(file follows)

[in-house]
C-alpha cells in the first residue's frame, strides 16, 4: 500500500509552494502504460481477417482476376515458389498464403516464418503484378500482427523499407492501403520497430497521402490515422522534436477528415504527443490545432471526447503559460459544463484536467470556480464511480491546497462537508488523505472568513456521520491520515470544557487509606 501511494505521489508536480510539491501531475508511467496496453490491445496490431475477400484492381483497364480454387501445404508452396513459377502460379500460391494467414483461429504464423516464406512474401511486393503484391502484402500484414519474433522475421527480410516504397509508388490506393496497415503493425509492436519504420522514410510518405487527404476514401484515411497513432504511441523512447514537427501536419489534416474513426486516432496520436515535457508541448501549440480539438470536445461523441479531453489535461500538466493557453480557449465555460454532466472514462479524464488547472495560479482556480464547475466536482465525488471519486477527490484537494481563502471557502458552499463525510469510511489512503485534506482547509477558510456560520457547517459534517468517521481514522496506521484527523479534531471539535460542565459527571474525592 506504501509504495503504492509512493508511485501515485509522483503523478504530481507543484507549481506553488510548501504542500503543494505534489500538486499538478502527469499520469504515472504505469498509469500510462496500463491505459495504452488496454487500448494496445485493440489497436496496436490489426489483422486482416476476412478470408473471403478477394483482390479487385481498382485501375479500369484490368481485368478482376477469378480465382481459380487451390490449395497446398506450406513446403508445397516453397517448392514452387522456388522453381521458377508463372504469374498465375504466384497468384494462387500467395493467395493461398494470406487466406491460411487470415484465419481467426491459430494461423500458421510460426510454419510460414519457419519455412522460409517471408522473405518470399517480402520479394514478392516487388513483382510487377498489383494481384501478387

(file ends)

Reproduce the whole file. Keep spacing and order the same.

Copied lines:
[in-house]
C-alpha cells in the first residue's frame, strides 16, 4: 500500500509552494502504460481477417482476376515458389498464403516464418503484378500482427523499407492501403520497430497521402490515422522534436477528415504527443490545432471526447503559460459544463484536467470556480464511480491546497462537508488523505472568513456521520491520515470544557487509606 501511494505521489508536480510539491501531475508511467496496453490491445496490431475477400484492381483497364480454387501445404508452396513459377502460379500460391494467414483461429504464423516464406512474401511486393503484391502484402500484414519474433522475421527480410516504397509508388490506393496497415503493425509492436519504420522514410510518405487527404476514401484515411497513432504511441523512447514537427501536419489534416474513426486516432496520436515535457508541448501549440480539438470536445461523441479531453489535461500538466493557453480557449465555460454532466472514462479524464488547472495560479482556480464547475466536482465525488471519486477527490484537494481563502471557502458552499463525510469510511489512503485534506482547509477558510456560520457547517459534517468517521481514522496506521484527523479534531471539535460542565459527571474525592 506504501509504495503504492509512493508511485501515485509522483503523478504530481507543484507549481506553488510548501504542500503543494505534489500538486499538478502527469499520469504515472504505469498509469500510462496500463491505459495504452488496454487500448494496445485493440489497436496496436490489426489483422486482416476476412478470408473471403478477394483482390479487385481498382485501375479500369484490368481485368478482376477469378480465382481459380487451390490449395497446398506450406513446403508445397516453397517448392514452387522456388522453381521458377508463372504469374498465375504466384497468384494462387500467395493467395493461398494470406487466406491460411487470415484465419481467426491459430494461423500458421510460426510454419510460414519457419519455412522460409517471408522473405518470399517480402520479394514478392516487388513483382510487377498489383494481384501478387